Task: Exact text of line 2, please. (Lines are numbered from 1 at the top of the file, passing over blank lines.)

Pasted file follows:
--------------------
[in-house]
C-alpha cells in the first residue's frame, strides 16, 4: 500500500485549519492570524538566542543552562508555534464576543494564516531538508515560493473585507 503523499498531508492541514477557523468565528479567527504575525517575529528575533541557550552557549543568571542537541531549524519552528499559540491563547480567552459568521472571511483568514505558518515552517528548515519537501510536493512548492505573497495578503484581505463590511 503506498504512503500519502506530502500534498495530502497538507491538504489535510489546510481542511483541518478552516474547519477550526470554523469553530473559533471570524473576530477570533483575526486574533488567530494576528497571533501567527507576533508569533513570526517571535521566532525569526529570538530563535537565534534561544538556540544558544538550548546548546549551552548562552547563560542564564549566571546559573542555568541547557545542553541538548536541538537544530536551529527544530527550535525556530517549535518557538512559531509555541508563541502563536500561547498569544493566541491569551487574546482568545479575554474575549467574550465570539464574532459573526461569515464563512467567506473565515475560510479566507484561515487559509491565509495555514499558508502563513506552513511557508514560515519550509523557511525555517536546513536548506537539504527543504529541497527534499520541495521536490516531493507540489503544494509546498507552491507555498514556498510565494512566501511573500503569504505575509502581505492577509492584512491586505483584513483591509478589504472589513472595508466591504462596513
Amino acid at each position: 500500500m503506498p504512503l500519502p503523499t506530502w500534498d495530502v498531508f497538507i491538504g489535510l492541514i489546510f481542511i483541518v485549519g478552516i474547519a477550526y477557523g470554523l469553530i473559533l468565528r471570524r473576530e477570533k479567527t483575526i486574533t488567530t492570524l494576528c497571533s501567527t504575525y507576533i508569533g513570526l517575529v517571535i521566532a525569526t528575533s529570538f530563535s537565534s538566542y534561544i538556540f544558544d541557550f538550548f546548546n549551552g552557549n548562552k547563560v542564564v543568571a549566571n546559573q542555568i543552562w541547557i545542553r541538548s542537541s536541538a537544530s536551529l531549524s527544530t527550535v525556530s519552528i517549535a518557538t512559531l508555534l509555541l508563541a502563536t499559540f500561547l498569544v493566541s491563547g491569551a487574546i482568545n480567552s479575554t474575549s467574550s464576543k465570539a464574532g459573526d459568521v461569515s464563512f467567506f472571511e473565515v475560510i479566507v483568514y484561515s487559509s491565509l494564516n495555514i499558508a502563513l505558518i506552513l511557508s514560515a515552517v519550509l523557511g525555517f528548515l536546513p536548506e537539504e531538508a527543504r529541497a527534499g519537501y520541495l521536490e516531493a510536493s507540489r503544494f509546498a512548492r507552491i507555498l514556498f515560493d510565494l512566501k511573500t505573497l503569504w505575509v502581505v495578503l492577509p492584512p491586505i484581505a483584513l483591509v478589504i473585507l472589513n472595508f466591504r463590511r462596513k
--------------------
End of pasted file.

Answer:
C-alpha cells in the first residue's frame, strides 16, 4: 500500500485549519492570524538566542543552562508555534464576543494564516531538508515560493473585507 503523499498531508492541514477557523468565528479567527504575525517575529528575533541557550552557549543568571542537541531549524519552528499559540491563547480567552459568521472571511483568514505558518515552517528548515519537501510536493512548492505573497495578503484581505463590511 503506498504512503500519502506530502500534498495530502497538507491538504489535510489546510481542511483541518478552516474547519477550526470554523469553530473559533471570524473576530477570533483575526486574533488567530494576528497571533501567527507576533508569533513570526517571535521566532525569526529570538530563535537565534534561544538556540544558544538550548546548546549551552548562552547563560542564564549566571546559573542555568541547557545542553541538548536541538537544530536551529527544530527550535525556530517549535518557538512559531509555541508563541502563536500561547498569544493566541491569551487574546482568545479575554474575549467574550465570539464574532459573526461569515464563512467567506473565515475560510479566507484561515487559509491565509495555514499558508502563513506552513511557508514560515519550509523557511525555517536546513536548506537539504527543504529541497527534499520541495521536490516531493507540489503544494509546498507552491507555498514556498510565494512566501511573500503569504505575509502581505492577509492584512491586505483584513483591509478589504472589513472595508466591504462596513